[Dixielandjazz] Bruce Elder
Stephen G Barbone
barbonestreet at earthlink.net
Fri Jun 3 13:15:59 PDT 2011
Dear Bill Haesler, Jack Mitchell & Marek Boym:
Here are a couple of Bruce Elder reviews. and a reference to his
critic gig with gthe Sydney Morning Herald. Mates, you need to get out
more. <grin> Marek, never rest your case when you are talking to a
The Sydney Morning Herald (NSW) also offers high profile, serious arts
coverage. Its arts section occurs nearer the front of the paper than
other papers, like The Australian. The SMH has an 'Arts &
entertainment' section and, in the weekend edition, a 'Spectrum'
section that deals with popular entertainment and lifestyle topics.
Music critics are Peter McCallum (classical), Bernard Zuel (popular),
Bruce Elder (popular), John Shand (jazz), and for many previous years
Roger Covell (classical). After a brief stint in Melbourne's The
Herald, Neville Cardus was the SMH's main music critic through most of
the 1940s. Currently Richard Jinman is the arts editor.
BFUCE ELDER'S review of Pugsley Bjuzzard in Sidney Morning Herald,
" If there is a sure - fire formula for musical success, leading to
lots of regular work and critical acclaim, it has to be New Orleans
style piano playing mixed in with boogie and blues, that is both hot
and cool, sensuous and intimate, raw and loads of fun.
Think only of Fats Domino, Fats Waller, Dr. John, Jon Cleary, Tom
Waits and our own home grown performer with the unforgettable name,
His technique is simple: a voice with all the smoothness of a
corrugated dirt road leads to effortless, raw honesty; an
exceptionally good and rich backing band; a bunch of songs that range
from " Aces and Eights" , lazy, piano based blues with a dash of soul,
through " Chained", powerhouse New Orleans- style blues that wouldn`t
be out of place in the repertoire of the late Howlin` Wolf to the
dark, smoky menace of " Black Dog", with some wailing, fat baritone
saxophone from Adam Simmons. The result is an album that is deeply
rooted in African - American musical traditions and still sounds fresh
The most impressive aspect of this very impressive album is that not
for a moment do you feel that Buzzard is an imitator or an imposter.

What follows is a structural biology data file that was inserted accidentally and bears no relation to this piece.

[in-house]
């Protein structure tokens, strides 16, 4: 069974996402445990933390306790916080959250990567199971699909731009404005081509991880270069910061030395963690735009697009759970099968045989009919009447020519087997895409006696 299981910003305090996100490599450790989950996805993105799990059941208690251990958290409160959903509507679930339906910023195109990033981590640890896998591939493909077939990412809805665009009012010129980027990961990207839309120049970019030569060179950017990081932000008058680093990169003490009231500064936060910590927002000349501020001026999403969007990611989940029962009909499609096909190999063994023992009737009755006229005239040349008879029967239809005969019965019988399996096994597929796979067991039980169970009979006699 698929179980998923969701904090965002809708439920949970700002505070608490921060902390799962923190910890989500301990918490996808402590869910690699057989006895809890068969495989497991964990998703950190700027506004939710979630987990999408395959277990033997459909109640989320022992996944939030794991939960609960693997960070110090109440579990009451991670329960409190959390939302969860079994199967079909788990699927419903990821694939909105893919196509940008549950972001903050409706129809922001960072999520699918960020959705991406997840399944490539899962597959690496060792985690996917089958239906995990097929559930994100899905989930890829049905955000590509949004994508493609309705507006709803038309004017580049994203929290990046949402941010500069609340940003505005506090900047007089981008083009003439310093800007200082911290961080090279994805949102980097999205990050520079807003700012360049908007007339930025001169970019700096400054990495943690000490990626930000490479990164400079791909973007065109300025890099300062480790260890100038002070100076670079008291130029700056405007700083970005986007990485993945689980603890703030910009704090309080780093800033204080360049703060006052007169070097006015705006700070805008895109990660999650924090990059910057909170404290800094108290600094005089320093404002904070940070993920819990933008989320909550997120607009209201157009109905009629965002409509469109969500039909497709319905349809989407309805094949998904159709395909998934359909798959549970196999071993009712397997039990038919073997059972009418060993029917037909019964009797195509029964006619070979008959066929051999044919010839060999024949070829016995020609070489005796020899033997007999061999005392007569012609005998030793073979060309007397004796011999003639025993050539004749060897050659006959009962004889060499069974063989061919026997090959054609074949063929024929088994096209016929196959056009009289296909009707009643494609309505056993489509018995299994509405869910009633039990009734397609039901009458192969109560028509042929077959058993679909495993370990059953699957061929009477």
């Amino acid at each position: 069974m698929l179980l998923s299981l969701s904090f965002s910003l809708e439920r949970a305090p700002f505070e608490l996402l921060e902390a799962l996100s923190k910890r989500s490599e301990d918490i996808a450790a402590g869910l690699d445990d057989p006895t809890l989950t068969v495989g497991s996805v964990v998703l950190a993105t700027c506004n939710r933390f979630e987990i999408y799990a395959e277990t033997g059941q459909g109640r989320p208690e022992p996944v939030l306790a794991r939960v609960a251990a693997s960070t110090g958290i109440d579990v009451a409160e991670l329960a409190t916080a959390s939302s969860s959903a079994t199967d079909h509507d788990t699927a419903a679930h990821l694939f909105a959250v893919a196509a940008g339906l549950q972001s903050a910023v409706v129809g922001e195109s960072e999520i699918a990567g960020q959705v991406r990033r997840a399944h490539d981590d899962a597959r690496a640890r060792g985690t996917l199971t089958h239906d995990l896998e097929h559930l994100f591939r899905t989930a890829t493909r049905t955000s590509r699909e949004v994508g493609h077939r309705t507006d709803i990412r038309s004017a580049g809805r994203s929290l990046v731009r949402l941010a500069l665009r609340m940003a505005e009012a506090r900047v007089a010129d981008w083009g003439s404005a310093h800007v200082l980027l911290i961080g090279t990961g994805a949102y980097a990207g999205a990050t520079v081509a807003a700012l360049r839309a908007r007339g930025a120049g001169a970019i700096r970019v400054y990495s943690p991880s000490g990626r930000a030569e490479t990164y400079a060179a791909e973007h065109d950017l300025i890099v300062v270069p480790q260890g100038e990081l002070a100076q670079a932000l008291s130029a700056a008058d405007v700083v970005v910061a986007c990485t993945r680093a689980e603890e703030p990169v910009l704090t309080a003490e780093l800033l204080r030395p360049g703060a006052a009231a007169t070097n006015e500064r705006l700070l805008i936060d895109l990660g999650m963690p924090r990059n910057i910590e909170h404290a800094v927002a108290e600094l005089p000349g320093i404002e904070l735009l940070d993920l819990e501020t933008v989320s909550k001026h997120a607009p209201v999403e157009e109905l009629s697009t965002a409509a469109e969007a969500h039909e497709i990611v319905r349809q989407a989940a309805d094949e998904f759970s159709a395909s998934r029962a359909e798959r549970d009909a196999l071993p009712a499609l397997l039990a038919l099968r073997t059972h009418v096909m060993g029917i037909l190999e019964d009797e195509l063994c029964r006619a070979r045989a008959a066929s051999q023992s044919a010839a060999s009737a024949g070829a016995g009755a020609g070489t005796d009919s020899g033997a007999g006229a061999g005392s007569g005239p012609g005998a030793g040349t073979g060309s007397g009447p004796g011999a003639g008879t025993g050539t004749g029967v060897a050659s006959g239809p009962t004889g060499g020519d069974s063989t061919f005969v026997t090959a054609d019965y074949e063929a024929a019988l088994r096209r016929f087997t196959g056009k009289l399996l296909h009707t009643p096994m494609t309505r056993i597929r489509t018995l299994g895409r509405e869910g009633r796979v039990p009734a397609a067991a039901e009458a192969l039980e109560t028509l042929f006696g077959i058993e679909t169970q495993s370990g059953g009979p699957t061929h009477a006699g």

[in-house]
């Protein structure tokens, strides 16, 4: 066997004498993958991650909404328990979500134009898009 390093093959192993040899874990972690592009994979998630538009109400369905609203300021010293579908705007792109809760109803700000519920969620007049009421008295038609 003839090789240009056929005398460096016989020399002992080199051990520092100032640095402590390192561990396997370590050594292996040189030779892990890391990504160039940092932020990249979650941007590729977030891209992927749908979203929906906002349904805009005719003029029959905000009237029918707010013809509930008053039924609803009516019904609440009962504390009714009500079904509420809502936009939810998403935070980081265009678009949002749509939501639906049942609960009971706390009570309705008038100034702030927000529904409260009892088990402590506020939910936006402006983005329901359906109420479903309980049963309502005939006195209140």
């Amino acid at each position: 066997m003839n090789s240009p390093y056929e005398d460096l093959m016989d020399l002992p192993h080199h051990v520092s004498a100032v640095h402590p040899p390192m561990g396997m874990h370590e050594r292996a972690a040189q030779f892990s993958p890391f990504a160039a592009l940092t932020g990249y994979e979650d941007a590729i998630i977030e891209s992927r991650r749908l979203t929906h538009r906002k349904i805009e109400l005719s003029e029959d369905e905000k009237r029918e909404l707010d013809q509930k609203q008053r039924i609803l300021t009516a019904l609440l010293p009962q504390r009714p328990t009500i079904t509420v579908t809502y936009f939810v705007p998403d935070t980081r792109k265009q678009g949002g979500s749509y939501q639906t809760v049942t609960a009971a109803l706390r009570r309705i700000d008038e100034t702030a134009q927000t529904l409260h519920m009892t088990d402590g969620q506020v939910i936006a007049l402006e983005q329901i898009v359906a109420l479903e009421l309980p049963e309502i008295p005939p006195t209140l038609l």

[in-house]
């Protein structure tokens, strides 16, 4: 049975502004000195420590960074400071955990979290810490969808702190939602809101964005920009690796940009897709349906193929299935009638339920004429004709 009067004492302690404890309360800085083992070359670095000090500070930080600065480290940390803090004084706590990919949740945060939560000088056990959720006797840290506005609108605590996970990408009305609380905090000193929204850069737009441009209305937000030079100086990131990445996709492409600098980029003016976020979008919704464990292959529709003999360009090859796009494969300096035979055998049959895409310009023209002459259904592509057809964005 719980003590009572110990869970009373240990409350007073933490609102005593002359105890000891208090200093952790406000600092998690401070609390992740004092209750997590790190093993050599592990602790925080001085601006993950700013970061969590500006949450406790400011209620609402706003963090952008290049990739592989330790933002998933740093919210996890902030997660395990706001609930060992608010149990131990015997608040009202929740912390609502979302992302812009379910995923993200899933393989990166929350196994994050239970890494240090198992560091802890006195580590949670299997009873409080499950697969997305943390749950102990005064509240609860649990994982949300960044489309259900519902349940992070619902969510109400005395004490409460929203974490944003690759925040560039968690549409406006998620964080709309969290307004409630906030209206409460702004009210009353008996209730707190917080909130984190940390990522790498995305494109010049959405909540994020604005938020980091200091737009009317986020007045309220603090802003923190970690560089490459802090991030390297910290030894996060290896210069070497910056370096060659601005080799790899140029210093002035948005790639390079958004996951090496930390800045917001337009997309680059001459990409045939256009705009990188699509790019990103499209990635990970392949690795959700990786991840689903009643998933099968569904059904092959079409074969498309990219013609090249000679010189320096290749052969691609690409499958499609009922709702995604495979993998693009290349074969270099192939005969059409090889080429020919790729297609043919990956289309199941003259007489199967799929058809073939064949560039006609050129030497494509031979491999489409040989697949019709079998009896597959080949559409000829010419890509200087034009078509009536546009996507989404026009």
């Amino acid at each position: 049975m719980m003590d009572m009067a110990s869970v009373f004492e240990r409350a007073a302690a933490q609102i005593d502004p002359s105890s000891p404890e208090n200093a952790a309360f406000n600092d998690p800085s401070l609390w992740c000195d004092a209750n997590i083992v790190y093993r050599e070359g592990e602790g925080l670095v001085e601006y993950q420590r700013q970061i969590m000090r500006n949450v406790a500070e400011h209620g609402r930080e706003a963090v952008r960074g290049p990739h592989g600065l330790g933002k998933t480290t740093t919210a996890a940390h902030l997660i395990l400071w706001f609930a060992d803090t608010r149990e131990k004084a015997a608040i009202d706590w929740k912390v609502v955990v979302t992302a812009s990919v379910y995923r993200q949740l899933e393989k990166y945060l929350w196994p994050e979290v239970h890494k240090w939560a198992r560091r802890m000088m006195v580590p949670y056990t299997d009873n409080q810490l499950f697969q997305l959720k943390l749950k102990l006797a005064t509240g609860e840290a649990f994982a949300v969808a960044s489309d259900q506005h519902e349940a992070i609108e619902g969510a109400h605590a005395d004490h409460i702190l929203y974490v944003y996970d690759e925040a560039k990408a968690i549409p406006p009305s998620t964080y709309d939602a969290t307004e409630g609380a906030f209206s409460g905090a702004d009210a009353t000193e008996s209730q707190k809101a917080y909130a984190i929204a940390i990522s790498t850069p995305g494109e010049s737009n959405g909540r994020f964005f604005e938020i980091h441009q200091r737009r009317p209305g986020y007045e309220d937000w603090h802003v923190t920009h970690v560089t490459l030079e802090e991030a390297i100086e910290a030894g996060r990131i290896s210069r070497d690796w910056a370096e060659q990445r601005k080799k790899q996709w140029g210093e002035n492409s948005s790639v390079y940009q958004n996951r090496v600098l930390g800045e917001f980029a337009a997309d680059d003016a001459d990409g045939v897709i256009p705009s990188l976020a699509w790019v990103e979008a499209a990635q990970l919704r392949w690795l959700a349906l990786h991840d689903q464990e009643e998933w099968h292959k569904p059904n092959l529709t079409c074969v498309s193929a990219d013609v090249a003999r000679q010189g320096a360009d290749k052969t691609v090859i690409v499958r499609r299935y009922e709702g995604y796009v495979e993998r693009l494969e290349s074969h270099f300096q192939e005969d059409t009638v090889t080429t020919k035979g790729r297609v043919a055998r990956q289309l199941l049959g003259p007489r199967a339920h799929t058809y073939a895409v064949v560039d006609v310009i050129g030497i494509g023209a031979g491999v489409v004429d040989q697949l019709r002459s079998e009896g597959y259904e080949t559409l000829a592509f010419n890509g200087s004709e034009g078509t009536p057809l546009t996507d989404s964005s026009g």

This is so authentic and persuasive that if you were told he arrived
in the country last week after a residency in some steamy New Orleans
club, you`d believe it. He is that good."Bruce Elder`s review in SMH,
Bruce Mathiske Gig Preview from, theage.com.au
By BRUCE ELDER
Jazz, classical, flamenco and rock. Is there anything the Newcastle
guitar slinger can't play?
Genre Folk/World, Jazz/Blues
It's hard to make a decent living as a guitarist in this
country. We certainly have no lack of talent, with guitar
giants of the order of Gareth Koch, Tommy Emmanuel
and Bruce Mathiske. It is probably no accident that
Mathiske, who hails from Newcastle, has titled his most
recent album Live in Ireland. What's that line about a
prophet without honour in his own land?
Mathiske is an authentic guitar virtuoso who is as
comfortable playing rock and jazz as he is nodding
towards flamenco and classical. Be amazed that he is
not a household name.
As part of the 2008 Sydney Festival, Riverside Theatres will present
three of Sydney’s most sensational jazz singers in three unforgettable
concerts in the Riverside Theatres courtyard – Tina Harrod, Virna
Sanzone and Lily Dior.
Lily Dior is one of Australia’s most captivating singers, possessing a
warm, lyrical vocal that lends itself smoothly to the cool, subtleties
and nuance of jazz. "Deep, full, heart-stopping and sultry" is how
BRUCE ELDER described it in the Sydney Morning Herald. Of her
performance, Jim McLeod wrote: "She can belt out a song, dramatize a
lyric, swing hard and earthy, flirt, sing a tender song - Lily can
tell a story'."
More information about the Dixielandjazz